FIRST IN NEWS,
A Paper Devoted to the Upbuilding
of the Sandhill Territory of North Carolina
VOL- 19 — NO. 18.
Southern Pines and Aberdeen. North Carolina. Friday, March 29, 1940
TEN HORSES FROM
RACES AT CAMDEN
Mrs. Hill, Laing, Cashion and
Tuke Send Steeplechasers
To Carolina Cup
CROWD FROM HERE GOING
* The eleventh annual Carolina Cup
races at Camden. S. C., tomorrow,
Saturday, will have a distinctly
Sandhills flavor through the en.
try of some ten horses which have
been In training in Southern Pines
throughout the winter season ,and
it is expected that more than the us.
ual number from here will be at
the historic and picturesque Spring
dale course when the starter lets
’em go for the first event.
There are six races on the Cam.
den card, and there wil be one or
r.iore entries from here in each. Geof
frey Laing, local trniner, will send the
fleet Mansfield Pari?, owned by Paul
G. Daly of New York, to the bar
rier in the fenture Carolina Cup
evont over timbor .and if Mansfield
Park fvipves as he did in the Sand,
hills Challenge Cup race l’*'re ho
will rate with the favorite.s. The Daly
horse was away out in front when
a broken stirrup leather re.sulted in a
lo.‘t riiler on the last lap, and experts
believe he would have nm off with
the cup which went to Postman
Home. ‘‘Geoff has his heart set on
winning a Carolina Cnf) event, a
race in which his brother, the late
Noel Laing rode the famed Trouble
Maker to glorious victory some years
Young Laing is also running
Thomas B. Gay’s Betty Tour and his
Le.slie MVer in one of the hurdle
events on Saturday’s card, and will
put A. J. Sackett’s Lancashire in
the flat race.
Sir Koster To Rutt
Mrs. George Watts Hill's Sir Kos-
ter, second in the $1,000 Croatan
Steeplechase over brush at the Sand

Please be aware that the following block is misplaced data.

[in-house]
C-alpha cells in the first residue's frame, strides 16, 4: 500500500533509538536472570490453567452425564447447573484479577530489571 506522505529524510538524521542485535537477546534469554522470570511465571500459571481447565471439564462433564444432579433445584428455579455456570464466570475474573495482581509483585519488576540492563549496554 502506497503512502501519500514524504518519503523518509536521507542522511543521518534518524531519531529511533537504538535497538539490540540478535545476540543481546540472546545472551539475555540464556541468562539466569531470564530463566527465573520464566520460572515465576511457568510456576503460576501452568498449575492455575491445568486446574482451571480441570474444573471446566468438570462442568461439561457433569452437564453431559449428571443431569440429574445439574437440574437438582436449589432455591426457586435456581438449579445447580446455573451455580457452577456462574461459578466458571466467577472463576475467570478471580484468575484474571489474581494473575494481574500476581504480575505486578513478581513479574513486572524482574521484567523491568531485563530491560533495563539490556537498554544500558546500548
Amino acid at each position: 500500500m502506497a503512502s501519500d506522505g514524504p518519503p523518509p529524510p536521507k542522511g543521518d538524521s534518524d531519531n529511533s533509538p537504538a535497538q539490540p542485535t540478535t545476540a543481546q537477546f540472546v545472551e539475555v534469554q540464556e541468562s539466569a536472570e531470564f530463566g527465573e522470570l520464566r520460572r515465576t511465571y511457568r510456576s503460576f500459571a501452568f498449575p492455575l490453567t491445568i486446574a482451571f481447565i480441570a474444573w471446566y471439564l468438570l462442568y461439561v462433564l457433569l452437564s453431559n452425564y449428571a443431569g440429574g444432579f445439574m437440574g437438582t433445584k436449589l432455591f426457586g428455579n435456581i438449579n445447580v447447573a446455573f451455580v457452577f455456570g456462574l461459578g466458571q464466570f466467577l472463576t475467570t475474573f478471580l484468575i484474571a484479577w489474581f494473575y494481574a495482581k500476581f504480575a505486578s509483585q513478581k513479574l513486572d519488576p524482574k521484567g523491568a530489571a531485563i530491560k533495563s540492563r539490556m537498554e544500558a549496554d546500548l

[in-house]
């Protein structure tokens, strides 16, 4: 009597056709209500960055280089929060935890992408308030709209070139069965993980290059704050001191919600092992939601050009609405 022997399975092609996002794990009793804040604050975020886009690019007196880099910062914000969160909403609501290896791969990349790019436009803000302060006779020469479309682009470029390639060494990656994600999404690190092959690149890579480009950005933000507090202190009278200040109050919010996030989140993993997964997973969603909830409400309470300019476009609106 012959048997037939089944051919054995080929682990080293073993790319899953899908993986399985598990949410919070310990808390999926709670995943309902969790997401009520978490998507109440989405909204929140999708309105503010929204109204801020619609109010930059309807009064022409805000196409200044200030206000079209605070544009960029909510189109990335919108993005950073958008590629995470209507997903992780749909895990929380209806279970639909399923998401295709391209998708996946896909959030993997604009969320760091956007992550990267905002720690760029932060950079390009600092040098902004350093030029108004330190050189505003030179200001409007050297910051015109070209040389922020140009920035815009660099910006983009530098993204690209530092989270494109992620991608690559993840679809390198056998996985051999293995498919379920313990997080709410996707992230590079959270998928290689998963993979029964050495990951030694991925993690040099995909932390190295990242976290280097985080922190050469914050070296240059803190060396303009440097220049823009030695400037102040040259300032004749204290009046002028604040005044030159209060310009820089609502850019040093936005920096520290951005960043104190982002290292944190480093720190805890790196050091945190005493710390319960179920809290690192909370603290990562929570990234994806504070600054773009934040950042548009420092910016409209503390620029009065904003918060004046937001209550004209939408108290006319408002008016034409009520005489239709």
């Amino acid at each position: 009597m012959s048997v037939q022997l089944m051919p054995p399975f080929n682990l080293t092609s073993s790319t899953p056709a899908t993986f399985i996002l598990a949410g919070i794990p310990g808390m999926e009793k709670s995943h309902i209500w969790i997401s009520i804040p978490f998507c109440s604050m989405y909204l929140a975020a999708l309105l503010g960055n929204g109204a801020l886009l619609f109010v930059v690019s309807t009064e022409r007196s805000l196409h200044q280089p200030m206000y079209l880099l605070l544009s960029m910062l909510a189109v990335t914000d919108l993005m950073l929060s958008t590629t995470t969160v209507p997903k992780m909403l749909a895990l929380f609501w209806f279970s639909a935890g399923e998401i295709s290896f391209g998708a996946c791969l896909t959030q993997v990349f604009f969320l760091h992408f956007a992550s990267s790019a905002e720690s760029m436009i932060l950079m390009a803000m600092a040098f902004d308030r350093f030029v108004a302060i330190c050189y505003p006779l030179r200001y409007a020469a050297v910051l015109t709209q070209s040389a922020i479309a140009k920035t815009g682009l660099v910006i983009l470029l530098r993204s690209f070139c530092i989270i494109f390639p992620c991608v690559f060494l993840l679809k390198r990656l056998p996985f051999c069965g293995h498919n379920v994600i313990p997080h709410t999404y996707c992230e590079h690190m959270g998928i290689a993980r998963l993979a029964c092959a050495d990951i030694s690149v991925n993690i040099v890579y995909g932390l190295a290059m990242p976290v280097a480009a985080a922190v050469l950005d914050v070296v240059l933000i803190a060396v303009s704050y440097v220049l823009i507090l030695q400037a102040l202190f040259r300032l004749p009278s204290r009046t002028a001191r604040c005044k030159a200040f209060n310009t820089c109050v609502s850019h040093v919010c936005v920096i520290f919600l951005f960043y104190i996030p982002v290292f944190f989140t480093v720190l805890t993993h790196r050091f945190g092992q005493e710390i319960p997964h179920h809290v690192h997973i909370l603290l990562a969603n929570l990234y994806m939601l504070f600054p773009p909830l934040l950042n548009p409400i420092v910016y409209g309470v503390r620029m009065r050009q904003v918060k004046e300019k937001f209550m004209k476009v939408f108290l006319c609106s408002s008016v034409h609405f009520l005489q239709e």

hills meeting, will carry the Hill col
ds in one of the brush raoes, and
is reported in the pink of condition.
Arthur McCashion, who has been
training here this winter, will run
his Proud Marcus over hurdles at
Camdon, and G. C. Tuke, trainer for
Mrs. R. H. Ingalls, is running her
Johnny Tight and U's King Cob
in hurdle events.
Carleton H. Palmer of New York
and Southern Pines will have two
or more horses in timbor and brush
Word came from Camden yester
day of a special match race for a
sizeable purse, to start tomorrow’s
program. Mrs. DuPont Weir’s Gold,
en Oak, winner of The Imperial Cup
at /.iken last Saturday, will run
agaiiist F. Ambrose Clark's Bache
lor Philip, winner of the same Aiken
event in 1939, each horse carrying
140 pounds. As these are considered
two of the best hurdle horses in the
country, the race will add lm(uch
excitement to the day’s card.
Camden also reported eight en
tries for the Carolina Cup race over
timber, in<|!uding Faction Fighter,
Catraz, Mansfield Park, Home Sweet
Home, Postman Home. Gil Bias and
Escape, all of which ran in the Sand
hills Cup here, and Magic Man, owned
by D. P. Cheff of Holland, Michi
James Boyd of Southern Pines
is on the Carolina Cup Committee
and will be one of the Sandhills del
egation at the Springdale course
Saturday. His brother, Jackson H.
Boyd, and Richard Wallach, Jr., rac